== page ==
The upside of the looming resource crisis

We’ve all heard the expression “Waste not, want not,” but most of us don’t live by this rule — or even have the option. Everything from the buildings and cities we live in to the food we eat is the product of a highly wasteful economic system that can be characterized as linear: take, make, dispose. By harvesting virgin materials to create products that typically end up in landfills not long after, this system has enabled high standards of living in many parts of the world, but has also created tremendous environmental, financial, and social challenges.

But there’s a silver lining. In an era of bitter political polarization, the proponents of a framework called the circular economy say that “waste not, want not” thinking can help environmentalists, businesspeople, and community advocates find common ground. Developing new business models and technological solutions to capture more value from a broad range of resources presents an opportunity to increase prosperity in a truly sustainable manner, they argue.

Circular spread

Ideas about the circular economy are spreading quickly, particularly in Europe. A widely shared 2015 report from the Ellen MacArthur Foundation helped popularize the concept. In January 2016, it was a core focus of the World Economic Forum in Davos.

Governments at every level have begun to grapple with what these ideas could mean for their constituents. In 2015, the European Commission adopted a multifaceted circular economy plan. Sweden recently halved its tax on repair services, encouraging residents to fix broken washing machines, bikes, clothes, and other products instead of buying new ones. London plans to publish its circular economy plan in early 2017.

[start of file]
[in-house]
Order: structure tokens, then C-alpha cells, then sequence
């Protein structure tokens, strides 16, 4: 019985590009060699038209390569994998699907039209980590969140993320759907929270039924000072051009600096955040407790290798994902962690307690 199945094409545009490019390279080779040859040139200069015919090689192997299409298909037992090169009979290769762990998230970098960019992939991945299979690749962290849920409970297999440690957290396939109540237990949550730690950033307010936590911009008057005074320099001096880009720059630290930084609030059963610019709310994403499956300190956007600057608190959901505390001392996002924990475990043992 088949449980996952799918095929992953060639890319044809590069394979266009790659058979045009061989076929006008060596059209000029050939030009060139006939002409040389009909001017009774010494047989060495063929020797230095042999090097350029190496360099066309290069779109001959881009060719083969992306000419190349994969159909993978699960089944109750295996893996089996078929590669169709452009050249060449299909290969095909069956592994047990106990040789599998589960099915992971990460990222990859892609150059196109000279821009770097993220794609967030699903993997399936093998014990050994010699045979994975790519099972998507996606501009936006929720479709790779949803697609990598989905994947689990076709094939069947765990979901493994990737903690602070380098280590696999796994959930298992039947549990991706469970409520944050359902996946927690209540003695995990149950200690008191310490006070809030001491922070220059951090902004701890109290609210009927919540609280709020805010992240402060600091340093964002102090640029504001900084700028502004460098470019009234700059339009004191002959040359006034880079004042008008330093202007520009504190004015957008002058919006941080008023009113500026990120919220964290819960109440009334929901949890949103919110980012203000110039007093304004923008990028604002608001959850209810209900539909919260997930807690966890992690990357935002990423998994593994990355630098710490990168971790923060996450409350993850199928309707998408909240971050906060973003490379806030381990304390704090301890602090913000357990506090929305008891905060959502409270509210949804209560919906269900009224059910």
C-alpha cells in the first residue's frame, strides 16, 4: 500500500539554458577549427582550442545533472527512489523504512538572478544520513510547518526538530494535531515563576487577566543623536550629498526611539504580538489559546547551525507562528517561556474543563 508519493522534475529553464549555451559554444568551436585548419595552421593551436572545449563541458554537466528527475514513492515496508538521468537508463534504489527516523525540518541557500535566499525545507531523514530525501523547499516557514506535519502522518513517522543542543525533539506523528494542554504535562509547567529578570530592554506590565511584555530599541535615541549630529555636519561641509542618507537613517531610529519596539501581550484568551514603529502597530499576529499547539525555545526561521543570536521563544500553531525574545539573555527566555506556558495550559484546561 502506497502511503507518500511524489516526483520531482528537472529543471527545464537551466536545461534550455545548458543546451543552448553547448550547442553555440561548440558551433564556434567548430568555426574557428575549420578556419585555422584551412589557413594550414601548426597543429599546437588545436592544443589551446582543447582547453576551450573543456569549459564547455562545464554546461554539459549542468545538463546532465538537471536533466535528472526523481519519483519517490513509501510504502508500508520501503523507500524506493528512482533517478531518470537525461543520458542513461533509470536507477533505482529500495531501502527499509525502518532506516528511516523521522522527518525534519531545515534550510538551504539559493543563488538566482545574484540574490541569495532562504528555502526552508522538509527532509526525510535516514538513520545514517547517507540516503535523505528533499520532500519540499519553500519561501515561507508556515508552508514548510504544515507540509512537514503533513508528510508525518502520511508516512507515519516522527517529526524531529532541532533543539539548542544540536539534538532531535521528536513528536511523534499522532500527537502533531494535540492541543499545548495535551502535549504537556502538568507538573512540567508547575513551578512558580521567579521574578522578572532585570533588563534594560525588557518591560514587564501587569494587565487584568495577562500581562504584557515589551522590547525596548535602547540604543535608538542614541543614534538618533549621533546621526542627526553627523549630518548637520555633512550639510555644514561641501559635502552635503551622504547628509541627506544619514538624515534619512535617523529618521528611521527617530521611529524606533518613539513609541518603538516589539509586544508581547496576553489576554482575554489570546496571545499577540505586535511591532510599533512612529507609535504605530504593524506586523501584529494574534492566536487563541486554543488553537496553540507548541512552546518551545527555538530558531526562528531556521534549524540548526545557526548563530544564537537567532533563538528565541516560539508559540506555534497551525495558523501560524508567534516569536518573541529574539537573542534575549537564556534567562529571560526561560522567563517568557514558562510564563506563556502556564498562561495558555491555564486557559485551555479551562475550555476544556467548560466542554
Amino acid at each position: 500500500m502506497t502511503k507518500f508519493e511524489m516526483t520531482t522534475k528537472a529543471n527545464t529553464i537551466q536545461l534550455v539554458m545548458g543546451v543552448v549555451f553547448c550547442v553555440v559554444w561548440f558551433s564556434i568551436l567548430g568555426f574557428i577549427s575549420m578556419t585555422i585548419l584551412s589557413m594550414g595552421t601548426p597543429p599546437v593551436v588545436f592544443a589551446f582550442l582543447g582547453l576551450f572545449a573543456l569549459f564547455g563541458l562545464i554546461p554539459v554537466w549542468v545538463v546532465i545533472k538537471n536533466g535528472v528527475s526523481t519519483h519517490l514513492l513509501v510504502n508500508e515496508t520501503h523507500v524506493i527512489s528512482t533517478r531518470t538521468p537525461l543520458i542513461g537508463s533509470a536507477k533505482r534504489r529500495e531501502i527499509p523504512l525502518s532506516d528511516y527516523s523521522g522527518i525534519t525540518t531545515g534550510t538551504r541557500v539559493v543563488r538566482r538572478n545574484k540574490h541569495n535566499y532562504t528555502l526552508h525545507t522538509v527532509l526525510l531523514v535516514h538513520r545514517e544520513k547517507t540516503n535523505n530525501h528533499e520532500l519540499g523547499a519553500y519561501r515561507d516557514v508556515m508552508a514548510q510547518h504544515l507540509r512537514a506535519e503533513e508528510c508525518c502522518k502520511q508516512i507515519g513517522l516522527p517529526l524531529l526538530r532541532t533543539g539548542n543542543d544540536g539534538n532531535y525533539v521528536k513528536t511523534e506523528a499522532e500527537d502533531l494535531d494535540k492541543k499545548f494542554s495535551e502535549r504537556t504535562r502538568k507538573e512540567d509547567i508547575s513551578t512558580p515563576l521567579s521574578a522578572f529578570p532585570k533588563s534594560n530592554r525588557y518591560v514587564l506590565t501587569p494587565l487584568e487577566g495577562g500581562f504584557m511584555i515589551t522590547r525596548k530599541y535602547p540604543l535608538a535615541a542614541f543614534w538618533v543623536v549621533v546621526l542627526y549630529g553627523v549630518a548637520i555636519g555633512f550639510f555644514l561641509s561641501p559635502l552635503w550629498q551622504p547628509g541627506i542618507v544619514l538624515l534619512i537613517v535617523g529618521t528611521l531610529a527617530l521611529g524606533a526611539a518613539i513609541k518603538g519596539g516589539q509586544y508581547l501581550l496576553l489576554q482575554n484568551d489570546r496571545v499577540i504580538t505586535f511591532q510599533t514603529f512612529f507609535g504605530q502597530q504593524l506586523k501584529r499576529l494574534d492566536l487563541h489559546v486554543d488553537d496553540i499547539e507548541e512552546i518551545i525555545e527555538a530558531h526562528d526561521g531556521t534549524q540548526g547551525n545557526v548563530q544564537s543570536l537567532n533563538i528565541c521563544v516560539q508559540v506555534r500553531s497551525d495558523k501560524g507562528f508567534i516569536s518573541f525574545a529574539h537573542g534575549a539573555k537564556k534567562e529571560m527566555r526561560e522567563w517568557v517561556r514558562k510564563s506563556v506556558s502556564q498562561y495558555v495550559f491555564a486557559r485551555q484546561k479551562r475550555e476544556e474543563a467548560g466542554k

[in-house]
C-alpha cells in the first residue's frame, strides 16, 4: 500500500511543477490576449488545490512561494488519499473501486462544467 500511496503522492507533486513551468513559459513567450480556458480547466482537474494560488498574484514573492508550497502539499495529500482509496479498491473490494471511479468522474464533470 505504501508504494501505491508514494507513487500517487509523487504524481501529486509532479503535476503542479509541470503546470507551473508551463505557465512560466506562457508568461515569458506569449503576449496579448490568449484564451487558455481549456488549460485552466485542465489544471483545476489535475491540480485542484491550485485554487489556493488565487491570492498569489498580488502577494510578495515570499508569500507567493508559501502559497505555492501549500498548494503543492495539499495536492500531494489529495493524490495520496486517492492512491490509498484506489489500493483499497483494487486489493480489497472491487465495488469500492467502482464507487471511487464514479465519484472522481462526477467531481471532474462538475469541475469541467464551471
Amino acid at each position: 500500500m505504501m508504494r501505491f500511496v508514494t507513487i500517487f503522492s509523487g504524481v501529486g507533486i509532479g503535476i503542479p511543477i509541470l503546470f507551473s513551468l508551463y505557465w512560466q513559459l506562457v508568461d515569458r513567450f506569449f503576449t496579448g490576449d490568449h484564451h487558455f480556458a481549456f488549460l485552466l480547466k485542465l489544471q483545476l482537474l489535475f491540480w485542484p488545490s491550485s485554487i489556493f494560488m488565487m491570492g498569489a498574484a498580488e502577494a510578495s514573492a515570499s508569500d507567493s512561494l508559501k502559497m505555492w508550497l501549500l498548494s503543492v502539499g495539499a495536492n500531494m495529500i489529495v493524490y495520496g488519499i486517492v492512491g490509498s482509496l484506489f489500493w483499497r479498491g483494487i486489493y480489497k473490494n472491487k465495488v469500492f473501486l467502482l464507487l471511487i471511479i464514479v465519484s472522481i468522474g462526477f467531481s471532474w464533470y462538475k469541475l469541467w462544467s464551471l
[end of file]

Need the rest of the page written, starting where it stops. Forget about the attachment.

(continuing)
The private sector has also taken notice. Mitsubishi and Philips have begun to offer some of their clients elevators and lighting as lifetime services rather than one-time-purchase products — another means of encouraging repair over replacement. Arup recently unveiled the Circular Building, a mock house that uses materials designed for deconstruction, with suppliers agreeing to take them back at the end of the building’s lifespan.

Multilayered benefits

The thinking behind the Circular Building points to a critical aspect of the circular economy: its multidimensional nature. Crucially, according to Carol Lemmens, Arup’s global management consulting leader, the design process emphasized people and profit as well as the environment. “It may look as if we approached [the Circular Building] only as a materials issue or a new way of cradle-to-cradle, but the project also specifically meant to develop new business models for the whole supply chain,” he said.

The Circular Building

The Circular Building

Similar ideas may soon be realized on a much grander scale with a massive London redevelopment project called Old Oak and Park Royal. Two agencies leading the circular economy push in the UK capital, the Greater London Authority and the London Waste and Recycling Board, commissioned Arup to carry out a circular economy scoping study for a vast tract of land that will one day host up to 25,500 homes and 65,000 jobs. With this initiative, London’s government is betting that finding new and better ways to capture the value of resources can create good, stable jobs for its citizens.